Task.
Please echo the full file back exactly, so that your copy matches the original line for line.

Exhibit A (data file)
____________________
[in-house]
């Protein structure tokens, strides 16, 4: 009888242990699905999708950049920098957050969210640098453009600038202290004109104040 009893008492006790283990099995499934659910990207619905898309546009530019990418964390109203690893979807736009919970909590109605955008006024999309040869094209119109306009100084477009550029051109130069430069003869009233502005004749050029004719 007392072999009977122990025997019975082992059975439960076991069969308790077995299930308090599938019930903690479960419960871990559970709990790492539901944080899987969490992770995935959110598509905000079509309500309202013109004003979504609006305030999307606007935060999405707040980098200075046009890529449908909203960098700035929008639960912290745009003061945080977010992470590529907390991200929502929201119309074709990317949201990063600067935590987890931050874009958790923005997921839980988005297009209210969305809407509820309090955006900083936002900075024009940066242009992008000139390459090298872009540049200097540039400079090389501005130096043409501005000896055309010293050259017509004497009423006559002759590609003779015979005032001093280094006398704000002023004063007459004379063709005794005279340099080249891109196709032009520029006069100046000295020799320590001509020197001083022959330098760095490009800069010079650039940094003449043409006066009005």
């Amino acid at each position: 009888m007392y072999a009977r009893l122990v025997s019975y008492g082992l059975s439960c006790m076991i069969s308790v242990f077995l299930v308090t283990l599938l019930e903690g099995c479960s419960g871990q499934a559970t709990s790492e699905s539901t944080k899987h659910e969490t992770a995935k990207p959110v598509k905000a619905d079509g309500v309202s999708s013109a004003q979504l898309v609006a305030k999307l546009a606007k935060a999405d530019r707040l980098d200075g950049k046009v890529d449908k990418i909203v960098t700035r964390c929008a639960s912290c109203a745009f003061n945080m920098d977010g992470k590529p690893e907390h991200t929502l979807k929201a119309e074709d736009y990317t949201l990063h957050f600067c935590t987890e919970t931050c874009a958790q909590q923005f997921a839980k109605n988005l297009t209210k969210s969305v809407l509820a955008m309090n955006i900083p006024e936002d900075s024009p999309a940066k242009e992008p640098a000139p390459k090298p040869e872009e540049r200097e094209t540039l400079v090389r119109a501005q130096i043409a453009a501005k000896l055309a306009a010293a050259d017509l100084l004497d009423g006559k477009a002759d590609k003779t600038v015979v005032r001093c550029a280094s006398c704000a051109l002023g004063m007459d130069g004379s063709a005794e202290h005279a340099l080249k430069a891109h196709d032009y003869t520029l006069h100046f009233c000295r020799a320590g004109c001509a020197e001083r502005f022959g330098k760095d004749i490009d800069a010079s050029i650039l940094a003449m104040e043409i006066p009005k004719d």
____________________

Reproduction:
[in-house]
């Protein structure tokens, strides 16, 4: 009888242990699905999708950049920098957050969210640098453009600038202290004109104040 009893008492006790283990099995499934659910990207619905898309546009530019990418964390109203690893979807736009919970909590109605955008006024999309040869094209119109306009100084477009550029051109130069430069003869009233502005004749050029004719 007392072999009977122990025997019975082992059975439960076991069969308790077995299930308090599938019930903690479960419960871990559970709990790492539901944080899987969490992770995935959110598509905000079509309500309202013109004003979504609006305030999307606007935060999405707040980098200075046009890529449908909203960098700035929008639960912290745009003061945080977010992470590529907390991200929502929201119309074709990317949201990063600067935590987890931050874009958790923005997921839980988005297009209210969305809407509820309090955006900083936002900075024009940066242009992008000139390459090298872009540049200097540039400079090389501005130096043409501005000896055309010293050259017509004497009423006559002759590609003779015979005032001093280094006398704000002023004063007459004379063709005794005279340099080249891109196709032009520029006069100046000295020799320590001509020197001083022959330098760095490009800069010079650039940094003449043409006066009005």
């Amino acid at each position: 009888m007392y072999a009977r009893l122990v025997s019975y008492g082992l059975s439960c006790m076991i069969s308790v242990f077995l299930v308090t283990l599938l019930e903690g099995c479960s419960g871990q499934a559970t709990s790492e699905s539901t944080k899987h659910e969490t992770a995935k990207p959110v598509k905000a619905d079509g309500v309202s999708s013109a004003q979504l898309v609006a305030k999307l546009a606007k935060a999405d530019r707040l980098d200075g950049k046009v890529d449908k990418i909203v960098t700035r964390c929008a639960s912290c109203a745009f003061n945080m920098d977010g992470k590529p690893e907390h991200t929502l979807k929201a119309e074709d736009y990317t949201l990063h957050f600067c935590t987890e919970t931050c874009a958790q909590q923005f997921a839980k109605n988005l297009t209210k969210s969305v809407l509820a955008m309090n955006i900083p006024e936002d900075s024009p999309a940066k242009e992008p640098a000139p390459k090298p040869e872009e540049r200097e094209t540039l400079v090389r119109a501005q130096i043409a453009a501005k000896l055309a306009a010293a050259d017509l100084l004497d009423g006559k477009a002759d590609k003779t600038v015979v005032r001093c550029a280094s006398c704000a051109l002023g004063m007459d130069g004379s063709a005794e202290h005279a340099l080249k430069a891109h196709d032009y003869t520029l006069h100046f009233c000295r020799a320590g004109c001509a020197e001083r502005f022959g330098k760095d004749i490009d800069a010079s050029i650039l940094a003449m104040e043409i006066p009005k004719d």